CN workers walk the picket line at Winnipeg’s Symington Yards on Tuesday, November 19, 2019. THE CANADIAN PRESS/John Woods

Teamsters say they have reached a tentative deal with CN, work set to resume

The union said normal operations at CN will resume Wednesday at 6 a.m. local time across Canada

Teamsters Canada says it has reached a tentative agreement with Canadian National Railway Co. to renew the collective agreement for over 3,000 conductors, trainpersons and yard workers.

The union said normal operations at CN will resume Wednesday at 6 a.m. local time across Canada.

Details of the agreement, which must be ratified by union members, were not immediately available.

The workers began their strike, which brought freight trains to a halt across the country, last week.

The federal government had faced mounting pressure to resolve the strike — either through swift mediation, binding arbitration or back-to-work legislation — as premiers and industry voiced concerns about lost profits and a critical propane shortage in Quebec.

However the government said it believed that the quickest way to resolve the dispute would be a negotiated settlement reached at the bargaining table.

The union thanked the prime minister for respecting the workers’ right to strike and acknowledged the help of Labour Minister Filomena Tassi, Transport Minister Marc Garneau and the federal mediation and conciliation service in reaching the deal.

“Previous governments routinely violated workers’ right to strike when it came to the rail industry. This government remained calm and focused on helping parties reach an agreement, and it worked,” Teamsters Canada president Francois Laporte said.

CN chief executive JJ Ruest thanked the railway’s customers for their patience and support and said it was preparing to resume full rail operations as soon as possible.

“I would also like to personally thank our employees who kept the railroad moving safely at a reduced capacity,” Ruest said in a statement.

The deal came a day after Nutrien Ltd. announced that it would temporarily shut down and lay off 550 employees at its largest potash mine in southeastern Saskatchewan for two weeks starting Dec. 2 due to the strike.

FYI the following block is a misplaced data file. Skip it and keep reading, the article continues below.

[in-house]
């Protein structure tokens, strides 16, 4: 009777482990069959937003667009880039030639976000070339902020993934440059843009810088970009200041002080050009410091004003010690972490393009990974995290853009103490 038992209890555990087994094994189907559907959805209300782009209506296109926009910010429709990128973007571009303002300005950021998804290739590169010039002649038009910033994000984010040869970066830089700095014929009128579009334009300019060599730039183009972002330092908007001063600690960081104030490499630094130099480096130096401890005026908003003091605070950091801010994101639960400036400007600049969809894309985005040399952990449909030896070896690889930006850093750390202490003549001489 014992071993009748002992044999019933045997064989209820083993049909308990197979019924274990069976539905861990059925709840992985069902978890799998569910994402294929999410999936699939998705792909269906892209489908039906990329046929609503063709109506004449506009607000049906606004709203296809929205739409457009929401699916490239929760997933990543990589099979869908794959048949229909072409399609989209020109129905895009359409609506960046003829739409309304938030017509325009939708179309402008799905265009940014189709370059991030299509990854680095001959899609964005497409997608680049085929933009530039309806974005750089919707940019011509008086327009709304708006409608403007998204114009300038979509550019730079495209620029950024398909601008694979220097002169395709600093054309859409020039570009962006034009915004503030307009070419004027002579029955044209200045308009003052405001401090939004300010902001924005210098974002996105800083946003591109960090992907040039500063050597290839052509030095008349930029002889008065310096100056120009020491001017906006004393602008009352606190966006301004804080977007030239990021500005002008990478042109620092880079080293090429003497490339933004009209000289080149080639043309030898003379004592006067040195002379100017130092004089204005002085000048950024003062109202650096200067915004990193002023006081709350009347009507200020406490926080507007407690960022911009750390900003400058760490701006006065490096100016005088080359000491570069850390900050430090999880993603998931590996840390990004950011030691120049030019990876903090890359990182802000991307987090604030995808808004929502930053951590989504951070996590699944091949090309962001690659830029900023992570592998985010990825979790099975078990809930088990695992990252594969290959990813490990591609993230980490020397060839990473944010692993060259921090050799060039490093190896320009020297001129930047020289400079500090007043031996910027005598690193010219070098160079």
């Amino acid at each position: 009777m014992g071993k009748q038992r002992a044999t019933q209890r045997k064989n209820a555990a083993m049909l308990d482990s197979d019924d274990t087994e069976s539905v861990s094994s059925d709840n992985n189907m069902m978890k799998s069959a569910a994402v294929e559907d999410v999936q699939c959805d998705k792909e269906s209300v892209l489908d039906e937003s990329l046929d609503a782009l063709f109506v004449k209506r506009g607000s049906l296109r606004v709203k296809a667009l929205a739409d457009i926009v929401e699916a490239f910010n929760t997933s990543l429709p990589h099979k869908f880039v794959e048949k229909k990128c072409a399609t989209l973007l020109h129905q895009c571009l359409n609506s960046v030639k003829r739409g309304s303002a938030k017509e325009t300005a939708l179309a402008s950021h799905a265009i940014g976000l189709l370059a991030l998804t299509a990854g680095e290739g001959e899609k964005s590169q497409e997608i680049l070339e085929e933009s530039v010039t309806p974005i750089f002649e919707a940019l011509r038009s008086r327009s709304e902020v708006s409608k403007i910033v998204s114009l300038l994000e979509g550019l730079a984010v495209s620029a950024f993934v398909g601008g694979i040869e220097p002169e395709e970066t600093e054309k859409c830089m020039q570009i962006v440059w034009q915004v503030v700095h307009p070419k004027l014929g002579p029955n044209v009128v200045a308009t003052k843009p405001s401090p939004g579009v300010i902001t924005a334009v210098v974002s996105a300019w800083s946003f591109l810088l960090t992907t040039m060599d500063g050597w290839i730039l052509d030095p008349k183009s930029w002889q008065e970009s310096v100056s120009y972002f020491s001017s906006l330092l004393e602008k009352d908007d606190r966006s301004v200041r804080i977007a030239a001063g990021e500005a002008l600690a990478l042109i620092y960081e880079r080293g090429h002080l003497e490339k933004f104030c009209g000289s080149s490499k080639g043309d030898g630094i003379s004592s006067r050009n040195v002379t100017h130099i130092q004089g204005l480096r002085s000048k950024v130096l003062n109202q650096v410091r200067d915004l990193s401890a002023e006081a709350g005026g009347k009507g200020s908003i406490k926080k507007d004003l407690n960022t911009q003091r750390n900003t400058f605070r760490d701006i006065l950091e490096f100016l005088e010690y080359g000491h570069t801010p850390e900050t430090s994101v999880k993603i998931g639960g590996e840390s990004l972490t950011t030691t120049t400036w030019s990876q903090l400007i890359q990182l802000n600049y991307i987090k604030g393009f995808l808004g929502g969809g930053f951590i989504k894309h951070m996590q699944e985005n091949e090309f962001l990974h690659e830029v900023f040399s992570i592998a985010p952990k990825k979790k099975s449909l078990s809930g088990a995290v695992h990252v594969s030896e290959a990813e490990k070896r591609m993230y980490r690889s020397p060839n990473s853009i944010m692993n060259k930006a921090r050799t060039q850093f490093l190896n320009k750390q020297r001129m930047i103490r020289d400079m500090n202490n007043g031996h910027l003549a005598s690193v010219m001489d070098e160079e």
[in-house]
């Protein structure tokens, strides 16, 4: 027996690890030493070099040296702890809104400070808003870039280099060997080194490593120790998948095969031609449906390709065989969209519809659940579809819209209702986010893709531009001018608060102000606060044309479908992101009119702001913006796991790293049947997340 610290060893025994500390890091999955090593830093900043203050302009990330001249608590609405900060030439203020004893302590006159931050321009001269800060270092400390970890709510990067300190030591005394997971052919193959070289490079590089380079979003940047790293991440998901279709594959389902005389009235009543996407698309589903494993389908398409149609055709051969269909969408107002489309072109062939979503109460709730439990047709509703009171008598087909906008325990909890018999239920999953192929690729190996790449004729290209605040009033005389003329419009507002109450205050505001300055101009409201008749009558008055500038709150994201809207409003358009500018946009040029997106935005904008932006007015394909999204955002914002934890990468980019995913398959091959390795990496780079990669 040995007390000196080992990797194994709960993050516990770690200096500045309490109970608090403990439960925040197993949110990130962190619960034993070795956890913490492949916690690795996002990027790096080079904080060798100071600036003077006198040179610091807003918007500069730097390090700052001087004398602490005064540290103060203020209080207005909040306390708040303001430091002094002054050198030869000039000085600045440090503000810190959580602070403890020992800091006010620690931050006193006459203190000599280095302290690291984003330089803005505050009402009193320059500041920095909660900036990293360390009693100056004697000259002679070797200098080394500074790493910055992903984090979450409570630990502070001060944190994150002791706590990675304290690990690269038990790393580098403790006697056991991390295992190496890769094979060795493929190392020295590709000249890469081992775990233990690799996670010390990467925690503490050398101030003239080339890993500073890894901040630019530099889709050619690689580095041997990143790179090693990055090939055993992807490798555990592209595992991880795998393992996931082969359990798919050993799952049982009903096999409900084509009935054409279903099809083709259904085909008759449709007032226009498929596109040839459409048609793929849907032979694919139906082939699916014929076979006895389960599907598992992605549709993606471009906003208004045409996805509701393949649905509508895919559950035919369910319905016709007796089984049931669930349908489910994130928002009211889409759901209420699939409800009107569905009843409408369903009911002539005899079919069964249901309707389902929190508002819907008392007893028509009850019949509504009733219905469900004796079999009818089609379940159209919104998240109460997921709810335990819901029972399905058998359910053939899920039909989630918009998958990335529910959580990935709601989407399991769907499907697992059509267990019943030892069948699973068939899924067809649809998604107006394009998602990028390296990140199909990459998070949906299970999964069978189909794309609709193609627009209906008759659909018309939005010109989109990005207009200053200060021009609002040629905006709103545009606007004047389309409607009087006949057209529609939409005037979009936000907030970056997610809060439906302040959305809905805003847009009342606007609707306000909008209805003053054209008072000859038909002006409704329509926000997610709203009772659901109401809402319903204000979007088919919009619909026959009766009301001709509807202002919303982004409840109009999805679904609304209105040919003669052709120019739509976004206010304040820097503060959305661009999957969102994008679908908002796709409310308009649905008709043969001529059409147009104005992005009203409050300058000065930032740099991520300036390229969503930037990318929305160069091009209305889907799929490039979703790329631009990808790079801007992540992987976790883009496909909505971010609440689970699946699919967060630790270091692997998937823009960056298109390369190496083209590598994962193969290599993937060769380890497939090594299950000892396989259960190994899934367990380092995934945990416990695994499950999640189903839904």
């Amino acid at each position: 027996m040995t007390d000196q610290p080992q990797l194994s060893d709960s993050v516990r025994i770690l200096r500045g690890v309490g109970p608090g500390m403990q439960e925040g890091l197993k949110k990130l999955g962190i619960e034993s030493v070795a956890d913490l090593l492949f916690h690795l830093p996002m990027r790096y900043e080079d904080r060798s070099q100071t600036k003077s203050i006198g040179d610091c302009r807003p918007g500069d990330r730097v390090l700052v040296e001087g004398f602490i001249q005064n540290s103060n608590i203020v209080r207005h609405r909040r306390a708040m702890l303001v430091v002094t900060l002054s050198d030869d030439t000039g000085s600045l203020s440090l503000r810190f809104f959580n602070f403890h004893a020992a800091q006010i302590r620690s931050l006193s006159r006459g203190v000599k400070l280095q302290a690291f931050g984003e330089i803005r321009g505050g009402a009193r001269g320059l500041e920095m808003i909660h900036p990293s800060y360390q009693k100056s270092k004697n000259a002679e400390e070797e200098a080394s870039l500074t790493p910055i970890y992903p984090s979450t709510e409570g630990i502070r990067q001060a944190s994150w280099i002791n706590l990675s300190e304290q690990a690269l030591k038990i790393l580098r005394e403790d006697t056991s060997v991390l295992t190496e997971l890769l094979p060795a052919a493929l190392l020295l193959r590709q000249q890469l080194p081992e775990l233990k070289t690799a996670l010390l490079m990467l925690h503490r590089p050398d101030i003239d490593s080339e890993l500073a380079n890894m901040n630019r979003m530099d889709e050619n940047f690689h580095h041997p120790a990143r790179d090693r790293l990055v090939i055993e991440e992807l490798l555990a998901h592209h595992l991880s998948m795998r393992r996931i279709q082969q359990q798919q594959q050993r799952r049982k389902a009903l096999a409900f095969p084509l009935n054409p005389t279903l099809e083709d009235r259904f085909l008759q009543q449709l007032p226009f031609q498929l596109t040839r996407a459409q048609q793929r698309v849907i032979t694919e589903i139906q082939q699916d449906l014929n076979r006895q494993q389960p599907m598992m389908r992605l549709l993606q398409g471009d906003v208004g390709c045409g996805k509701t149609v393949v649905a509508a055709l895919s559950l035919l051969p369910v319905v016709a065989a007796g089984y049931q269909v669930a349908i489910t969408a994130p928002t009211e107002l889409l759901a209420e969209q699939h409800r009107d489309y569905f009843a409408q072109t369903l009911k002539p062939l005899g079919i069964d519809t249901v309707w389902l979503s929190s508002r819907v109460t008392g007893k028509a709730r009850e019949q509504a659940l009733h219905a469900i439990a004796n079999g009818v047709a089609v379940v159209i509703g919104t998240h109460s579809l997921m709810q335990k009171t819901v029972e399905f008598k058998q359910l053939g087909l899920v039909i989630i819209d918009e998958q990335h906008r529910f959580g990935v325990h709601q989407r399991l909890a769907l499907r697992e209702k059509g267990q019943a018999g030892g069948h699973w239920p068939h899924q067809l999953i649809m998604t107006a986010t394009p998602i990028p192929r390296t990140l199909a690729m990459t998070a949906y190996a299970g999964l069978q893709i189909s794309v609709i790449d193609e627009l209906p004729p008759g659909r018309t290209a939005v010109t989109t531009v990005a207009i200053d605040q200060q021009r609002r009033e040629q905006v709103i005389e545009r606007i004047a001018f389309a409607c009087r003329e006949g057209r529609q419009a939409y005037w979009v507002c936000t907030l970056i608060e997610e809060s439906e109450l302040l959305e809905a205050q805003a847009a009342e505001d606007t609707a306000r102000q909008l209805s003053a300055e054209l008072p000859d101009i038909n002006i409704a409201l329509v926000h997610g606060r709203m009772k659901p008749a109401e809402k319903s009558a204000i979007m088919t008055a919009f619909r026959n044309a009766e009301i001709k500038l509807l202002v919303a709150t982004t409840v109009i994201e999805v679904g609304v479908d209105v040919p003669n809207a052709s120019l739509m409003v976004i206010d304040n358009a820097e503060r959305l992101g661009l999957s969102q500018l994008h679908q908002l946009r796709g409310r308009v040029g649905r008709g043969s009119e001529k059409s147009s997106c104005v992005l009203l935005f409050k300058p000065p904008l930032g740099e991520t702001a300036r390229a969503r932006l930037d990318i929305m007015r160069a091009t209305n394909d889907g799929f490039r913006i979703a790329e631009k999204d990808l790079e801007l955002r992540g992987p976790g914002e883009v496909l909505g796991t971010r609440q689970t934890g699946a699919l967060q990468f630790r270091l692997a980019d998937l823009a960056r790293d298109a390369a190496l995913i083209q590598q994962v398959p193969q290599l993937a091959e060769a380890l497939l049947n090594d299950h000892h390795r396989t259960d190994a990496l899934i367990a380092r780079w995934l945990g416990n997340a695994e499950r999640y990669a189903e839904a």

Hundreds of Quebec farmers also marched through Montreal streets Monday alongside a convoy of tractors to dump heaps of corn at the steps of Prime Minister Justin Trudeau’s riding office, calling on Ottawa to resolve the week-long labour stoppage.

The railway workers had raised worries about long hours, fatigue and what they considered dangerous working conditions.

CN rejected the union’s claim that the strike concerns workplace health and safety, suggesting instead that it revolves around worker compensation.

READ MORE: Federal government resists mounting pressure to end CN Rail strike

READ MORE: CN Rail strike and lack of trucking alternatives stoke forest industry fears

The Canadian Press


Like us on Facebook and follow us on Twitter.

Get local stories you won't find anywhere else right to your inbox.
Sign up here

Just Posted

UPDATED: Interior Health to add 495 long-term seniors care beds

Nelson, Kelowna, Kamloops, Vernon and Penticton to receive new facilities

Provincial COVID-19 data can now be used for B.C. to prepare for a second wave

In the past week, B.C. has seen a slight spike in daily test-positive case counts

VIA Rail lays off 1,000 unionized workers across the country

Northern B.C. route Jasper to Prince George to Prince Rupert is not affected by VIA Rail layoffs

Sunflower Highway, art initiative to connect Fraser Valley, Thompson-Nicola and Okanagan

Sunflowers made out of reclaimed materials will be installed on public art trails

Residents warned to stay away from flooded Cache Creek park

Water might look shallow, but is several feet deep in places

Sources say Canada, U.S. likely to extend mutual travel ban into late August

Prime Minister Justin Trudeau hinted at the possibility after a phone call with U.S. President

B.C. man who went by ‘Doctor Ray Gaglardi’ charged with sex assault of teenage boys

The man, 75, is accused of assaulting teenage boys he met through Coquitlam-area churches

B.C.’s potential deficit $12.5 billion as spending spikes, taxes drop

Finance Minister Carole James gives COVID-19 outlook

Canadians torn on scaling back COVID-19 benefits to save money: poll

Of those surveyed, 78 per cent said they were worried about the size of the deficit

‘Trauma equals addiction’: Why some seek solace in illicit drugs

Part 2: Many pushed into addiction by ‘toxic stress,’ says White Rock psychologist

Hotel rooms for B.C. homeless too hasty, NDP government told

Businesses forced out, but crime goes down, minister says

Wage subsidy will be extended until December amid post-COVID reopening: Trudeau

Trudeau said the extension will ‘give greater certainty and support to businesses’

B.C. government prepares for COVID-19 economic recovery efforts

New measures after July consultation, Carole James says

Most Read